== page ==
The Inflammatory Bowel Disease Disability Index (IBD-DI) has recently been developed for patients with Crohn's disease (CD) and ulcerative colitis (UC).
Dr Burisch and colleagues assessed the severity of disability and associated factors using the IBD-DI, and review the validity of the IBD-DI as a tool.
The research team performed a systematic review of cross-sectional studies.
Patients included had UC or CD and were classified as active, in remission, or needing surgery, biological and/or steroid treatment.
|Patients with active disease had higher disability rates |
|Alimentary Pharmacology & Therapeutics|
The researchers included studies assessing disability using the IBD-DI and that were captured by electronic and manual searches.
The possibility of bias was evaluated with the Newcastle-Ottawa Scale.
The research team included 9 studies with 3167 patients.
Comparatively, patients with active disease had higher disability rates than those in remission, while patients on biological treatment had lower disability rates than those receiving corticosteroid treatment.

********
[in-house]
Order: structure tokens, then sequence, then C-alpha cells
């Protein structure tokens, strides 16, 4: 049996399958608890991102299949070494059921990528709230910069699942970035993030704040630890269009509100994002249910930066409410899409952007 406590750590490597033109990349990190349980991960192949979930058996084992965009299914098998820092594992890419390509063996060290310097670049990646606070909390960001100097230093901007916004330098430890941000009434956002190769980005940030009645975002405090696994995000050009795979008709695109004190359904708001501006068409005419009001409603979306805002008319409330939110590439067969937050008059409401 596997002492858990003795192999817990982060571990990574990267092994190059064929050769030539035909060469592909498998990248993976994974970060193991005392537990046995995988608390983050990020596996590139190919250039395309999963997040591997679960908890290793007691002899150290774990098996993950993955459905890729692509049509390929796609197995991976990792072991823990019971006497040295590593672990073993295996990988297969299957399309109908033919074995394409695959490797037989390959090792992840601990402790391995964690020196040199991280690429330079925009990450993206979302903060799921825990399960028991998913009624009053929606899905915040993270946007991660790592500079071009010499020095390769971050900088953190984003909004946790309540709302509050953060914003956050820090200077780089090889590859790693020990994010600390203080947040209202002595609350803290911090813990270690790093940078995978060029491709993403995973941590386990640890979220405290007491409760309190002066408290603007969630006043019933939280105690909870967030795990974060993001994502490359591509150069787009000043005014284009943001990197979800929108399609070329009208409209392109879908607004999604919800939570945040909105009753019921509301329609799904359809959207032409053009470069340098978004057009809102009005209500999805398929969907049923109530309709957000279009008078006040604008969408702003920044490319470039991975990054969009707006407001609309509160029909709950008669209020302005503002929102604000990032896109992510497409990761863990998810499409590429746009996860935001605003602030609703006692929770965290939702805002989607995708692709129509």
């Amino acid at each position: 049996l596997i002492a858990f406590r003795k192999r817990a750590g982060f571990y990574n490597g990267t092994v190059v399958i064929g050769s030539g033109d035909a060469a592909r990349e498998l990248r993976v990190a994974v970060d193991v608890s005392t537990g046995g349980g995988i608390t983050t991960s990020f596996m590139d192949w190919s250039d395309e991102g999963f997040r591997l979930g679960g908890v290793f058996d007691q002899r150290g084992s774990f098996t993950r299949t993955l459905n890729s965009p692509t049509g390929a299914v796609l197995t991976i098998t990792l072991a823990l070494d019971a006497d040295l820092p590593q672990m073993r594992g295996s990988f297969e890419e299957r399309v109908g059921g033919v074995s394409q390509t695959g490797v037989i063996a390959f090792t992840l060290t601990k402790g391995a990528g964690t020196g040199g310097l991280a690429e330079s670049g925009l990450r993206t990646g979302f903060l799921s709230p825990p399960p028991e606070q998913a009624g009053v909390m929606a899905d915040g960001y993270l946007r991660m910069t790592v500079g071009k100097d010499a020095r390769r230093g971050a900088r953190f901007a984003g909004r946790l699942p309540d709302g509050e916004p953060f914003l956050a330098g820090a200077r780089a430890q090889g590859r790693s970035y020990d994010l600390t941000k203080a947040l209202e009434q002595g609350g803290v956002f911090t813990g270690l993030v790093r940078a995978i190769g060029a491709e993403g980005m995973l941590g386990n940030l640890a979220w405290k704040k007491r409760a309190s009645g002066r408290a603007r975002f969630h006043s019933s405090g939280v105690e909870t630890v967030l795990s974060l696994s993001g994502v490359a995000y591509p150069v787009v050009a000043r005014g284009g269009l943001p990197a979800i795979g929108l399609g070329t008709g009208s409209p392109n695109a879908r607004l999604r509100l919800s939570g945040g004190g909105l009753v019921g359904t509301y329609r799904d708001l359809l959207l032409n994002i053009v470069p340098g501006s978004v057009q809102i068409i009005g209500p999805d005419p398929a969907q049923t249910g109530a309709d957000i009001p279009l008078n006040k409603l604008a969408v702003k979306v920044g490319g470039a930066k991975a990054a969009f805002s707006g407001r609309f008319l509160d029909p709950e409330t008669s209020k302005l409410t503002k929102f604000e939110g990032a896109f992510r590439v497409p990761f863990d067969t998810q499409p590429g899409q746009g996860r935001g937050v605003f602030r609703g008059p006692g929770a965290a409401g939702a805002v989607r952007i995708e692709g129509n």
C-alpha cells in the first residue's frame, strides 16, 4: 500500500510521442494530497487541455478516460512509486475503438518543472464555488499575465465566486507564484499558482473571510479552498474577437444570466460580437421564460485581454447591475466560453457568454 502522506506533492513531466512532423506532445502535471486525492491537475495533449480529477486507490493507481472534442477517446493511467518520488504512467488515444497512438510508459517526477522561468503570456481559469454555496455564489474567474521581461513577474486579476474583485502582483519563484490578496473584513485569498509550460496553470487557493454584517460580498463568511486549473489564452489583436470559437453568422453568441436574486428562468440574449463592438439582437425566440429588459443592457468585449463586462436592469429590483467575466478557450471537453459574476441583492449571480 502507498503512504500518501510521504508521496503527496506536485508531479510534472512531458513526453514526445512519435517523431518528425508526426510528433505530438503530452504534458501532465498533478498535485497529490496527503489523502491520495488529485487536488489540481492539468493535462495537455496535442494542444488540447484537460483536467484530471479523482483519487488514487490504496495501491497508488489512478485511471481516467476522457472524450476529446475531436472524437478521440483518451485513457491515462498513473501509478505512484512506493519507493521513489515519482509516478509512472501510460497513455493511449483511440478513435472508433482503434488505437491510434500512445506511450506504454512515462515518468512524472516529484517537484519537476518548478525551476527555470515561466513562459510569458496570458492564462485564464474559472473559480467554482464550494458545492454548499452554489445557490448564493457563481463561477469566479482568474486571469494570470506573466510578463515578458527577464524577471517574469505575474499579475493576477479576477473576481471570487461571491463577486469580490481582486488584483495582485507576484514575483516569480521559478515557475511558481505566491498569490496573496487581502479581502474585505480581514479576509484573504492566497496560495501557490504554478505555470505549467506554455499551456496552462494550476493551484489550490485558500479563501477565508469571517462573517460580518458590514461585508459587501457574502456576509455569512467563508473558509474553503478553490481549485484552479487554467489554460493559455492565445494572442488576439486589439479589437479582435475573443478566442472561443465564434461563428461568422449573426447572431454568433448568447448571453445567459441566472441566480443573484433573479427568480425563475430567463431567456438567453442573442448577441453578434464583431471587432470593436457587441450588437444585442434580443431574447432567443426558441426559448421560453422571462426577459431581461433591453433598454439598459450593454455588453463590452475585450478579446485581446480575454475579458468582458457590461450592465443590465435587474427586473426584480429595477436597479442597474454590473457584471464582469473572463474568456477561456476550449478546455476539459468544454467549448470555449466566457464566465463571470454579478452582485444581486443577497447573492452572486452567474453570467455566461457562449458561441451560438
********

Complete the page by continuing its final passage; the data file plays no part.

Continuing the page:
The research team found that disease activity and unemployment were associated factors.
The IBD-DI scored “good” for internal consistency, “fair” to “excellent” for intra-rater reliability and “excellent” for inter-rater reliability.
Construct validity was “moderately strong” to “very strong” and structural validity was found to be mainly unidimensional.
The team noted that IBD-DI had excellent responsiveness, while its interpretability was only useful on a group level.
Dr Burisch's team concludes, "This systematic review and meta-analysis found a significant association between disease activity, treatment received and disability, although significant heterogeneity was found."
"The IBD-DI is reliable and valid, but further studies are needed to measure its interpretability."